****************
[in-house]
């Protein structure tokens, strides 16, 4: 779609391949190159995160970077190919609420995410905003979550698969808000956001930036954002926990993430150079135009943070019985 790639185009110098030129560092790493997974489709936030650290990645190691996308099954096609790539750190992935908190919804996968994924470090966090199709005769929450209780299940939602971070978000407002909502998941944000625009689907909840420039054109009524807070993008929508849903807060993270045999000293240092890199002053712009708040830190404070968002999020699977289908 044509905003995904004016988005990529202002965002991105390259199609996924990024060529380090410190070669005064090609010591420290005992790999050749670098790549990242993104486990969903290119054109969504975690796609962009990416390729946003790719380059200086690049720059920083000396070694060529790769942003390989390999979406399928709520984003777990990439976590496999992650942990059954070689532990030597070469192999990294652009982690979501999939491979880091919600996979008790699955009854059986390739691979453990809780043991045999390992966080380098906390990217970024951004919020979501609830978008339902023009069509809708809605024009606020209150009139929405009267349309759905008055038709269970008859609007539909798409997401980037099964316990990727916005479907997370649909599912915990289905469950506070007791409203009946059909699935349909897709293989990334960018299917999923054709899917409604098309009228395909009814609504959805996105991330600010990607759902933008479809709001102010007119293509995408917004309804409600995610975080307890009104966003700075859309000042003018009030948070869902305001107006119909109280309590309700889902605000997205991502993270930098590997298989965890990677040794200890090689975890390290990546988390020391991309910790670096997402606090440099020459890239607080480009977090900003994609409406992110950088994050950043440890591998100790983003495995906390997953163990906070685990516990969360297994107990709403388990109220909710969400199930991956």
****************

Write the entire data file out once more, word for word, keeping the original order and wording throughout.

[in-house]
């Protein structure tokens, strides 16, 4: 779609391949190159995160970077190919609420995410905003979550698969808000956001930036954002926990993430150079135009943070019985 790639185009110098030129560092790493997974489709936030650290990645190691996308099954096609790539750190992935908190919804996968994924470090966090199709005769929450209780299940939602971070978000407002909502998941944000625009689907909840420039054109009524807070993008929508849903807060993270045999000293240092890199002053712009708040830190404070968002999020699977289908 044509905003995904004016988005990529202002965002991105390259199609996924990024060529380090410190070669005064090609010591420290005992790999050749670098790549990242993104486990969903290119054109969504975690796609962009990416390729946003790719380059200086690049720059920083000396070694060529790769942003390989390999979406399928709520984003777990990439976590496999992650942990059954070689532990030597070469192999990294652009982690979501999939491979880091919600996979008790699955009854059986390739691979453990809780043991045999390992966080380098906390990217970024951004919020979501609830978008339902023009069509809708809605024009606020209150009139929405009267349309759905008055038709269970008859609007539909798409997401980037099964316990990727916005479907997370649909599912915990289905469950506070007791409203009946059909699935349909897709293989990334960018299917999923054709899917409604098309009228395909009814609504959805996105991330600010990607759902933008479809709001102010007119293509995408917004309804409600995610975080307890009104966003700075859309000042003018009030948070869902305001107006119909109280309590309700889902605000997205991502993270930098590997298989965890990677040794200890090689975890390290990546988390020391991309910790670096997402606090440099020459890239607080480009977090900003994609409406992110950088994050950043440890591998100790983003495995906390997953163990906070685990516990969360297994107990709403388990109220909710969400199930991956």